I do know for a lot of people's nerves cannot be helped. I suffer dreadfully with nerves myself. But because of that, I KNOW that if I'd been given the confidence when taking exams, interviews or anything else (eg: school plays) then perhaps I wouldn't be such a quivering wreck myself.

I also think Sats in themselves can prove useful to the child. Take the child who, for whatever reason, isn't as ''sound' in one area of the curriculum as they could be. You would hope this had been picked up by the class teacher by now - but we are not in a perfect world. So, by revising for Sats, going over the ground where the child was shakey, this child's ability is then strengthened.


But then, what do I know, I know nothing really about statistics, tests, interpreting scores and outcomes - I just get on and try to help my kids do what they need to do as best they can.

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PostPosted: Thu Mar 26, 2009 9:42 am 
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What about teacher based assessments (with random sampling to ensure results are valid)?

I never really thought about KS2 SATs until now and we're pretty fed up - my year 6 son is bored to tears with school and has even faked illness to get some respite from all that repetitive practice work. He does not mind exams and coped well with the 11+, its the constant practice and obssession with SATs that he can't stand :?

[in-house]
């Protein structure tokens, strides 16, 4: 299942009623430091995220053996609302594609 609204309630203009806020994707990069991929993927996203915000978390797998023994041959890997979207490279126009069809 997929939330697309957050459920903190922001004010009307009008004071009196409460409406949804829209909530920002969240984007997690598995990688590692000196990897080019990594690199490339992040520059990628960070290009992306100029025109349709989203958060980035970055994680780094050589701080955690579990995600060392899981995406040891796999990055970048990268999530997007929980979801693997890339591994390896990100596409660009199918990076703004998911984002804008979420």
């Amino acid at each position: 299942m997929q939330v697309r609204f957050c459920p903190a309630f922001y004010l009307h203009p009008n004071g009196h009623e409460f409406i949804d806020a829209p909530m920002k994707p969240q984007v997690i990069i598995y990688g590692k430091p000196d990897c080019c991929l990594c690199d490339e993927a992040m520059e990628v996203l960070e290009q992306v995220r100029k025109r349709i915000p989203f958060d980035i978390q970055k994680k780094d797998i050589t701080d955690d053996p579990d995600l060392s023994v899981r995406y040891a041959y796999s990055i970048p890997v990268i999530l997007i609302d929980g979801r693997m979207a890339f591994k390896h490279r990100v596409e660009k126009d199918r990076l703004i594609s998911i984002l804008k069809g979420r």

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PostPosted: Thu Mar 26, 2009 9:48 am 
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So the argument really is not so much about the Sats, as the repetitive revision SOME schools do for it - is that right??

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PostPosted: Thu Mar 26, 2009 9:51 am 
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I firmly believe in some sort of standardised assessment at key stages, otherwise how can schools and teachers be held accountable? I'm not sure SATS are the right way to do it but I'm not an expert and have no views on what would be appropriate instead.

I wouldn't support encouraging children to try and distort their results, for one thing it sets them a bad example and for another it will potentially damage the remainder of their education. It would be just plain irresponsible.

Mike


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PostPosted: Thu Mar 26, 2009 10:08 am 
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Yes, it is the repetitive approach and narrowing of the curriculum in Yr 6 that I dislike.

I agree we need some kind of assessing/monitoring system to ensure children are making progress - which is why I asked about teacher based assessments as an alternative.